The crew that flew the space shuttle Challenger recently with two monkeys and two dozen white rats aboard yesterday left little doubt that flight surgeons must redesign the cages of the animals before they orbit with humans again.
"NASA has a problem that NASA has to solve if we're going to fly those cages again," Marine Col. Robert F. Overmyer, commander of the 17th shuttle flight, told reporters at Johnson Space Center in Houston. "I never dreamed that all that stuff would come out of those cages and escape into our atmosphere."
"All that stuff" was dried food particles mixed with dust and feces that came out of the glass cages any time a member of the seven-man crew tried to change food or waste trays on the cage floors.
The material fouled the air not only inside the 20-foot Spacelab in the cargo bay but also on the flight deck, where the astronauts slept and ate.
"Any time you get feces in the cabin, it's bad," Overmyer said. "We didn't have floods of it, like somebody threw a shovel of it at us, but we had clouds of dust mixed in with food and feces that was getting into our eyes, our noses, our mouths and our ears. Believe me, that's no fun if you happen to be eating at the same time."
Astronaut-physician William E. Thornton, designated animal handler aboard Challenger, said the $10 million facility put aboard Spacelab for the animals could not handle their waste.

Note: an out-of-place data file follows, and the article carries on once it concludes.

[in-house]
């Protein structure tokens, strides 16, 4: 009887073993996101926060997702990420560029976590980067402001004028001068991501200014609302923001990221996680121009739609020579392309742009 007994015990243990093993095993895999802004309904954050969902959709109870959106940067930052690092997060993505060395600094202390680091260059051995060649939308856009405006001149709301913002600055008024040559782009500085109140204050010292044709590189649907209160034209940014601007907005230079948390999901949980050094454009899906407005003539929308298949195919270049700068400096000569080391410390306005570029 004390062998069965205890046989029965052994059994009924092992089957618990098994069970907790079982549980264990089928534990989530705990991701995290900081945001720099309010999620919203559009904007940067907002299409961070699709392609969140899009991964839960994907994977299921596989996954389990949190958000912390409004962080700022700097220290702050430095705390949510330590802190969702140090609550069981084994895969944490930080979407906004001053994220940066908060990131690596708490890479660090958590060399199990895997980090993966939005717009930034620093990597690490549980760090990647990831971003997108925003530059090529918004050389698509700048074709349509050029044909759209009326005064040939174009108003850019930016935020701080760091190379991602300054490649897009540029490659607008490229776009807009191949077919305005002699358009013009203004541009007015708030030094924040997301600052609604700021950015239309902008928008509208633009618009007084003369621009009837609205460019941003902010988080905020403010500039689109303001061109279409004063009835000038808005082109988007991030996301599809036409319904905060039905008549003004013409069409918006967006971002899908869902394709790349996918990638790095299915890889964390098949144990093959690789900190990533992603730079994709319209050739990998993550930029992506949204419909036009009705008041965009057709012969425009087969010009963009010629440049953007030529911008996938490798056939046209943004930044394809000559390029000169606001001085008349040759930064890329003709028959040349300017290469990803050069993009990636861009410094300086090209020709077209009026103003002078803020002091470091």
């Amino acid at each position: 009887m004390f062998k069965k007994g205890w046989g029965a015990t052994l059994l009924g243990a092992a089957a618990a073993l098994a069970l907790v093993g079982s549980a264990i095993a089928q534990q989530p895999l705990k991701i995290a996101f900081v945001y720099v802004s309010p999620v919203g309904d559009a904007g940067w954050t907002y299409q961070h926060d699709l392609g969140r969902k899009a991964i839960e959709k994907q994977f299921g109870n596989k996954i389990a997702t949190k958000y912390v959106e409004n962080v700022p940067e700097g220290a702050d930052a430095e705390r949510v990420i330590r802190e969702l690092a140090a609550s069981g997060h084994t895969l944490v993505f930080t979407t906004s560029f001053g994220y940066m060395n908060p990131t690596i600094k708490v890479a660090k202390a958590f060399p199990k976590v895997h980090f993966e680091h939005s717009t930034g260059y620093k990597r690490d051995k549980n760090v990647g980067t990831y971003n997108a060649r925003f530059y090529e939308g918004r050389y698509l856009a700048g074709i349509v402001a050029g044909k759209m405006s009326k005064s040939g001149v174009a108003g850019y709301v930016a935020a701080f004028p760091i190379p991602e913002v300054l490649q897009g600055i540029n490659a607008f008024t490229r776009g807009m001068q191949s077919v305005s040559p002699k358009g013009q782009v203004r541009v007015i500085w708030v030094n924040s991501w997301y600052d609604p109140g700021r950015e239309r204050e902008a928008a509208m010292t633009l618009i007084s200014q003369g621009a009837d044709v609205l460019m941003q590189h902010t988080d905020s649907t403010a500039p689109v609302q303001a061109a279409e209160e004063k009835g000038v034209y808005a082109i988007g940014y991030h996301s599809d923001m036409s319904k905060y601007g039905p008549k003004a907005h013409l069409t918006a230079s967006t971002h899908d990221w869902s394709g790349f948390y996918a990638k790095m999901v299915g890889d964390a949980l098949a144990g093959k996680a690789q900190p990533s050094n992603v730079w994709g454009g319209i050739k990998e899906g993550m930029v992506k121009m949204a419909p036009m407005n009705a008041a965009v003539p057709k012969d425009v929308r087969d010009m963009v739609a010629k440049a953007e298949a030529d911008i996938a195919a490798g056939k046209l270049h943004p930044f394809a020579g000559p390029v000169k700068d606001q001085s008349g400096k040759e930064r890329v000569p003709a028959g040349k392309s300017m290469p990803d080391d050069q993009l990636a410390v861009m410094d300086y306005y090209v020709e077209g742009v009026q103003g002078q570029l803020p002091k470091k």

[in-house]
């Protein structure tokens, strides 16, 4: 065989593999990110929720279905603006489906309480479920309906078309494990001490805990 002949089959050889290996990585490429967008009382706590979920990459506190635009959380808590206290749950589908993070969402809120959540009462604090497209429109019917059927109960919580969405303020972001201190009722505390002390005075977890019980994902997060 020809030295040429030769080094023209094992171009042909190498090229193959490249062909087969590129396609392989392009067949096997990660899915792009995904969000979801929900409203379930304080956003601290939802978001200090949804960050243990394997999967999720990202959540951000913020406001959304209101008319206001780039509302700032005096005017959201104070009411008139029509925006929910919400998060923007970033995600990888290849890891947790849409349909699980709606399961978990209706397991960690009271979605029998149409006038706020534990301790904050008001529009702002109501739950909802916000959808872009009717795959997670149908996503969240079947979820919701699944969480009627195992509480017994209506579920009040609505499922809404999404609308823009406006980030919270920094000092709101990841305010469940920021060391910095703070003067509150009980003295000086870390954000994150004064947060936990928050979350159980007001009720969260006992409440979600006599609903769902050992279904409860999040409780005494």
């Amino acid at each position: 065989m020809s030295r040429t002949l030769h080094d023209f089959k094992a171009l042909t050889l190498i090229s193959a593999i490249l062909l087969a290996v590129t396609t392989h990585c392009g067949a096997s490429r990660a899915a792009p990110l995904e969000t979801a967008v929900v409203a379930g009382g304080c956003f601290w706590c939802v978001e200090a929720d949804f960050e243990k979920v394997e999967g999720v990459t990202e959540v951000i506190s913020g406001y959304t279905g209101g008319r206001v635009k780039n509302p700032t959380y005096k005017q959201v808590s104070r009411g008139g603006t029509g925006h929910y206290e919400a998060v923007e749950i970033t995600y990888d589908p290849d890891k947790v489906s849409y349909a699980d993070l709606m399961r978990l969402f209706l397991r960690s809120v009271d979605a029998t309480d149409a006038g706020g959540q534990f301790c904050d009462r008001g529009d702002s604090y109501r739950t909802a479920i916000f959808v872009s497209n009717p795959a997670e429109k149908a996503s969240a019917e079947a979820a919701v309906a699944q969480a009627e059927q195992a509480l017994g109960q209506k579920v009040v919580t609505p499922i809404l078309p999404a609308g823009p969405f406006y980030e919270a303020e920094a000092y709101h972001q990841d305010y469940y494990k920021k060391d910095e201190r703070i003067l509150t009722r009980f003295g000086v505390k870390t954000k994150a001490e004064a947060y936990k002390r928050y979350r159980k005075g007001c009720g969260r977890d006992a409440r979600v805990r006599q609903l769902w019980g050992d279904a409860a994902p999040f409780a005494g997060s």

"The pressure inside the cages and the airflow outside them allowed that stuff to get through cracks in the cages and go off in all directions. Obviously, it's something you don't want in the cabin, but we were unable to prevent it from getting into the cabin," he said.
The space agency plans a follow-up mission next year that would involve as many as four squirrel monkeys and four dozen rats to see how they bear the rigors of weightlessness.
Overmyer said the experience with the animals aboard Challenger "never took away the luster" of space flight, a sentiment echoed by pilot Frederick D. Gregory, an Air Force colonel and Washington native who became the first black astronaut to handle the shuttle's controls in flight.
"Nothing prepared me for the sensation of those main engines starting and those solids [rocket motors] lighting at liftoff," Gregory said. "That son of a gun really rattles when it takes off. It certainly doesn't take you very long to get anywhere when you're on top of those engines."